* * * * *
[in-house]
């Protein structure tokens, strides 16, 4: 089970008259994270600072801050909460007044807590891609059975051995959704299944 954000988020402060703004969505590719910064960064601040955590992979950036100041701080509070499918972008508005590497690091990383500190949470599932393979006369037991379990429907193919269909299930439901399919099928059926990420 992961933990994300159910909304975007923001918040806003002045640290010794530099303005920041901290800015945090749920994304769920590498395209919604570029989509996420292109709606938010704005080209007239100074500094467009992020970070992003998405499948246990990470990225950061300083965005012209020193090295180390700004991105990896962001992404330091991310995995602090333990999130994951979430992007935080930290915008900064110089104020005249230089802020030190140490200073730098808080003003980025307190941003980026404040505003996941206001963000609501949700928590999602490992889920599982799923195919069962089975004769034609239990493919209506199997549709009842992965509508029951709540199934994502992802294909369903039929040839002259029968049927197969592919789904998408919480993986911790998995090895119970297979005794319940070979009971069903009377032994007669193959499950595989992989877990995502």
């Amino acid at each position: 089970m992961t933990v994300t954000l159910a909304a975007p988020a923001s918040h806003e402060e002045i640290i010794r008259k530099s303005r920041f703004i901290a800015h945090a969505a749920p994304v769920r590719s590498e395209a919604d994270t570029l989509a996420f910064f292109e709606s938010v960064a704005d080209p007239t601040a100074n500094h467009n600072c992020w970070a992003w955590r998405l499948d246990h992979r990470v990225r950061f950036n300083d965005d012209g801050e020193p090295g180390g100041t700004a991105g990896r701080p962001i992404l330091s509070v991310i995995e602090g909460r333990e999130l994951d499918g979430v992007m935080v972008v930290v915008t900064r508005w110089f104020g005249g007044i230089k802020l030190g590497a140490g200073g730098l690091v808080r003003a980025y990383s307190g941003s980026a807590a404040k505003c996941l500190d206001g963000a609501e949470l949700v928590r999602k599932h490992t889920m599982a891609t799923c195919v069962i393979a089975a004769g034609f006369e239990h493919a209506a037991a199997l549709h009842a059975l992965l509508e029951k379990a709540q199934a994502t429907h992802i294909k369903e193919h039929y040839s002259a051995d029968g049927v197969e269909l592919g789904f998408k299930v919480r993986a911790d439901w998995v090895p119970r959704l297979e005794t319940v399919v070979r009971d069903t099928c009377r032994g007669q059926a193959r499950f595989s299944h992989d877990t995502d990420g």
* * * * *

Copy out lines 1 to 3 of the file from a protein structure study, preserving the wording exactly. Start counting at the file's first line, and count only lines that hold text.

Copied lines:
[in-house]
């Protein structure tokens, strides 16, 4: 089970008259994270600072801050909460007044807590891609059975051995959704299944 954000988020402060703004969505590719910064960064601040955590992979950036100041701080509070499918972008508005590497690091990383500190949470599932393979006369037991379990429907193919269909299930439901399919099928059926990420 992961933990994300159910909304975007923001918040806003002045640290010794530099303005920041901290800015945090749920994304769920590498395209919604570029989509996420292109709606938010704005080209007239100074500094467009992020970070992003998405499948246990990470990225950061300083965005012209020193090295180390700004991105990896962001992404330091991310995995602090333990999130994951979430992007935080930290915008900064110089104020005249230089802020030190140490200073730098808080003003980025307190941003980026404040505003996941206001963000609501949700928590999602490992889920599982799923195919069962089975004769034609239990493919209506199997549709009842992965509508029951709540199934994502992802294909369903039929040839002259029968049927197969592919789904998408919480993986911790998995090895119970297979005794319940070979009971069903009377032994007669193959499950595989992989877990995502």
């Amino acid at each position: 089970m992961t933990v994300t954000l159910a909304a975007p988020a923001s918040h806003e402060e002045i640290i010794r008259k530099s303005r920041f703004i901290a800015h945090a969505a749920p994304v769920r590719s590498e395209a919604d994270t570029l989509a996420f910064f292109e709606s938010v960064a704005d080209p007239t601040a100074n500094h467009n600072c992020w970070a992003w955590r998405l499948d246990h992979r990470v990225r950061f950036n300083d965005d012209g801050e020193p090295g180390g100041t700004a991105g990896r701080p962001i992404l330091s509070v991310i995995e602090g909460r333990e999130l994951d499918g979430v992007m935080v972008v930290v915008t900064r508005w110089f104020g005249g007044i230089k802020l030190g590497a140490g200073g730098l690091v808080r003003a980025y990383s307190g941003s980026a807590a404040k505003c996941l500190d206001g963000a609501e949470l949700v928590r999602k599932h490992t889920m599982a891609t799923c195919v069962i393979a089975a004769g034609f006369e239990h493919a209506a037991a199997l549709h009842a059975l992965l509508e029951k379990a709540q199934a994502t429907h992802i294909k369903e193919h039929y040839s002259a051995d029968g049927v197969e269909l592919g789904f998408k299930v919480r993986a911790d439901w998995v090895p119970r959704l297979e005794t319940v399919v070979r009971d069903t099928c009377r032994g007669q059926a193959r499950f595989s299944h992989d877990t995502d990420g």